When France undergoes revolutionary changes, the results can be bloody, he noted. But for “this big moment, it’s not bloody. France was ripe for change and for the right guy at the right time at the right place.”
Instead of financial ledgers, Mr. Lescure is now in the midst of a multitude of political local and global issues swirling around him because of his post as a representative in North America and his post in France. Although he is in Paris a lot, his wife and two children remain in Montreal.
In North America, French citizens living abroad are concerned about the obstacles to voting with paper ballots instead of electronic voting procedures. They also are concerned about the cost of providing their children educations in which they can learn to speak French and study in French. And he is concerned about the taxes that they have to pay if they continue to own property in France.
His advice for these constituents is that they need to vote in greater numbers during elections to make their concerns felt back home.
As for the more general economic problems, he points to a myriad issues that the Macron government is trying to address including income inequality, providing affordable housing, encouraging entrepreneurship, assisting the plight of farmers, dealing with immigration, female equality and reforming the educational system, among others.
Of the strikes still taking place, Mr. Lescure shrugs them off. “France is France,” he said almost as a caricature of what it is to be French. But with a difference, he added. “We are determined. We are doing all this to have results. We’re not thinking about getting re-elected. We are thinking about what we can do to give France a place in today’s day and age. How can we think long-term.”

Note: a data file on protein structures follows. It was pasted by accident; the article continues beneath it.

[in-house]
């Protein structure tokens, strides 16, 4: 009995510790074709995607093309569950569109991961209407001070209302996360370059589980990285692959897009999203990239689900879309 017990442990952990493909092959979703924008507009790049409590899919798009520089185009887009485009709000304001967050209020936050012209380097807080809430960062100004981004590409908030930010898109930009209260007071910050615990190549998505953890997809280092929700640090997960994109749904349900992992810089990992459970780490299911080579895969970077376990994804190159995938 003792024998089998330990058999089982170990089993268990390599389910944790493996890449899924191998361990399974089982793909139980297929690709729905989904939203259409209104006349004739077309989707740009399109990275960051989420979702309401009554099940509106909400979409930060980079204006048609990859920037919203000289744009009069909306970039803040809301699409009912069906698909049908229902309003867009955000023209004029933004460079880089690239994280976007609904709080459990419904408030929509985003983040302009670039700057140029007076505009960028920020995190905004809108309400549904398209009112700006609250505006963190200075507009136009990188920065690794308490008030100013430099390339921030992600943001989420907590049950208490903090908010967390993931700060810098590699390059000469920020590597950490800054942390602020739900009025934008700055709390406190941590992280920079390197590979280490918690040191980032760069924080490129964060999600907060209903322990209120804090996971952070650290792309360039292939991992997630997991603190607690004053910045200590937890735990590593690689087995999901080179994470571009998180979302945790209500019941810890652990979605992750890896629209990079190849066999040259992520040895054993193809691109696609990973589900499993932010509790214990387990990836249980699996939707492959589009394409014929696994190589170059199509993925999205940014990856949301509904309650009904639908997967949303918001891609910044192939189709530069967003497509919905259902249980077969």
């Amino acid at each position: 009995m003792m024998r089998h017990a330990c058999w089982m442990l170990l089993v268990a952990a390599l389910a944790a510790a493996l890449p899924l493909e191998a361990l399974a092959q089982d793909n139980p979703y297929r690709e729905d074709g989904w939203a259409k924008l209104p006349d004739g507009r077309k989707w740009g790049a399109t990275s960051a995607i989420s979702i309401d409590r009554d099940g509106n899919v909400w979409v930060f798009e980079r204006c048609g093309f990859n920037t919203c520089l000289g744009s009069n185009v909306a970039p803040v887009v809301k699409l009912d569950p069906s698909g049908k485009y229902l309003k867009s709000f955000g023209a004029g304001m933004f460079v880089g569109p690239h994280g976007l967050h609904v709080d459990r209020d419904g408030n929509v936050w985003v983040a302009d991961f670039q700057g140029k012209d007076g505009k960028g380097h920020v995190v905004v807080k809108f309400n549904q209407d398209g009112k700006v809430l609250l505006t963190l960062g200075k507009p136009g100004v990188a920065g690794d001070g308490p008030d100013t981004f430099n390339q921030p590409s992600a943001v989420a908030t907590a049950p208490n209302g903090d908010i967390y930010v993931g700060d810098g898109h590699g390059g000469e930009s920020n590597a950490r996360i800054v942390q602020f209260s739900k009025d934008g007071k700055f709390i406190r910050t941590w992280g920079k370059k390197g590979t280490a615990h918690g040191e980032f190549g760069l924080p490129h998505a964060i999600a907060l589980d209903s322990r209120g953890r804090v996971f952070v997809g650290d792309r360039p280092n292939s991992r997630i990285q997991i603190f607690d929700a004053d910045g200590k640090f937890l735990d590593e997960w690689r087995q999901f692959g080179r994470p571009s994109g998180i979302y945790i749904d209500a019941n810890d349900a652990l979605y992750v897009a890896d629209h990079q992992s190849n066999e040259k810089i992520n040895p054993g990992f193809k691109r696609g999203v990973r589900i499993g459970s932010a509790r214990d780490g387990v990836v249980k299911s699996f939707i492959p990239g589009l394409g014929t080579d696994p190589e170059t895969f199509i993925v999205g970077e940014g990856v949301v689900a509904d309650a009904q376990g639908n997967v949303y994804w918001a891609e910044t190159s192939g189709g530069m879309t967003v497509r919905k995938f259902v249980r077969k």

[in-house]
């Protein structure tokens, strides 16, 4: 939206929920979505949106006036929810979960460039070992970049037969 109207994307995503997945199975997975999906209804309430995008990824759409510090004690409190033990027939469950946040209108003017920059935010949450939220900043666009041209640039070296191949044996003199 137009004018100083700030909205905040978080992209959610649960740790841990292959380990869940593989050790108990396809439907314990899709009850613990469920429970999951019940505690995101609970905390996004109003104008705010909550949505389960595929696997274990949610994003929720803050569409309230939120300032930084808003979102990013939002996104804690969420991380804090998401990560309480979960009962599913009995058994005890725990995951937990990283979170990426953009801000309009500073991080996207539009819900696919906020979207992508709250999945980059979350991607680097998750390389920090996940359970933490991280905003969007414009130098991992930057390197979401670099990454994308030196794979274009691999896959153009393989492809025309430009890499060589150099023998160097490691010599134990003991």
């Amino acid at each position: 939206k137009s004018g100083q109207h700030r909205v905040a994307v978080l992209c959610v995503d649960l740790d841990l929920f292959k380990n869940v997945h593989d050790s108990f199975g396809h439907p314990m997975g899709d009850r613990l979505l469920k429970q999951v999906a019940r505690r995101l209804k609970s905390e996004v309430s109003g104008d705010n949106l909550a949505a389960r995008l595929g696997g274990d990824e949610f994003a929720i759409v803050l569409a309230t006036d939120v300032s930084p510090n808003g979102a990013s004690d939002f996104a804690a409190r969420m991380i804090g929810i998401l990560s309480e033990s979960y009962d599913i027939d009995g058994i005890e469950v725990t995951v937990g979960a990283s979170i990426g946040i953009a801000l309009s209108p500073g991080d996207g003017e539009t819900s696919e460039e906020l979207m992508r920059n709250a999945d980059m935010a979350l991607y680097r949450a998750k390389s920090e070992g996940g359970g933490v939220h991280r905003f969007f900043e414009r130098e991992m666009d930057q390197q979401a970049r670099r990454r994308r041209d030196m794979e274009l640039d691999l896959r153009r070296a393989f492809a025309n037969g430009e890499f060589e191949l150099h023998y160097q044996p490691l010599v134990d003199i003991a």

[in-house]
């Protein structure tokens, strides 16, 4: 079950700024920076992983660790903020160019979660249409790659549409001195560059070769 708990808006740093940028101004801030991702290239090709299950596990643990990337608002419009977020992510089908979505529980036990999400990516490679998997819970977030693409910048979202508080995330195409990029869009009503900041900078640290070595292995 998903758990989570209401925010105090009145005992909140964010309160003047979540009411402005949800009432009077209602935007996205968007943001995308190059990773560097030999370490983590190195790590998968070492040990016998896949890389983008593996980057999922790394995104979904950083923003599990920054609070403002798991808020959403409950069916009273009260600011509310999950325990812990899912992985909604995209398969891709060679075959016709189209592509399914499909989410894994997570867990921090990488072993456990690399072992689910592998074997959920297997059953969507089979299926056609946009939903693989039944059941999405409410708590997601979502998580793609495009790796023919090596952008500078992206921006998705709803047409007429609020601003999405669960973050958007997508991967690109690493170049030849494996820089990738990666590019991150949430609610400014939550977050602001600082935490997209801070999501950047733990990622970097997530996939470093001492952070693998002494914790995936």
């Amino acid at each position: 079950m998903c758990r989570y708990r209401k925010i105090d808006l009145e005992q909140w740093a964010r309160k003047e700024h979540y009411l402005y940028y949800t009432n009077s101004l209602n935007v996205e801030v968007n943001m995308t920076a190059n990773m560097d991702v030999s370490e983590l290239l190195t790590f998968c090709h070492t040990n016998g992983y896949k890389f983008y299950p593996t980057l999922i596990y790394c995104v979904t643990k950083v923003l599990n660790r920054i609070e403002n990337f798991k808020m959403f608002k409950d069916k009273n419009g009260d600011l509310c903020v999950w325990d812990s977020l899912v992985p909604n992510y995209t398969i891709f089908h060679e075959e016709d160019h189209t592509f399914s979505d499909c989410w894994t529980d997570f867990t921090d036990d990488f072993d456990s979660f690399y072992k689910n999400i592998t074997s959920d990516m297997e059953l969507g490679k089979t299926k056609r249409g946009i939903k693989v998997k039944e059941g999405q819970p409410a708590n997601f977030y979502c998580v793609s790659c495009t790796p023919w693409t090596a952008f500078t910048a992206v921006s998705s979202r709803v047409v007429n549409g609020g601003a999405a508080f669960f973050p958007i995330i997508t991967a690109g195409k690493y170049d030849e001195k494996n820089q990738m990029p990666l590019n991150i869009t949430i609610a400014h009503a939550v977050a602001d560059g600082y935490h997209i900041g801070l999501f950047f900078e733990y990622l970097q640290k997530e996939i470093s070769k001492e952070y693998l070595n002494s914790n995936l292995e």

“I am confident this is going to work,” he said, pointing to the renewed interest in France as a recipient of foreign direct investment and the attitude he has found among his North American constituents, who are happy, he said, “that France is on the go.”
Much like a practiced politician, Mr. Lescure took the Macron agenda during his two day visit in Atlanta to CNN, the Georgia Institute of Technology, the Center for Civil and Human Rights, the Atlanta International School and the Little Da Vinci School.
He also met with city and state officials, the staff of the French Consulate General, and members of the French American Chamber of Commerce Southeast.
His southern tour began in Washington where he accompanied Mr. Macron and briefly shook President Donald Trump’s hand in a receiving line, who said, he recalled, “You really don’t like tariffs, do you?”
“I’m not a fan of trade wars,” Mr. Lescure told Global Atlanta, while considering the numbers of people globalization has pulled out of poverty as well as those who have suffered. “It’s going to take training and education,” he added, “to get the people who have suffered from globalization and get them back on the train so they can enjoy some of the benefits.”
The World Affairs Council of Atlanta will be celebrating “Europe Day” Wednesday, May 9, with an in-depth look at France. A panel featuring Louis de Corail, consul general, Consulate General of France in Atlanta, Francois Asselin, president, French Confederation of Small and Medium-Sized Enterprises (CPME), Helene Toure, director of the French Desk at YER and former Executive Director of the Alliance Francaise d’Atlanta. The event is to be moderated by Cyril Vanier, Anchor, CNN International.
To register for the luncheon, click here.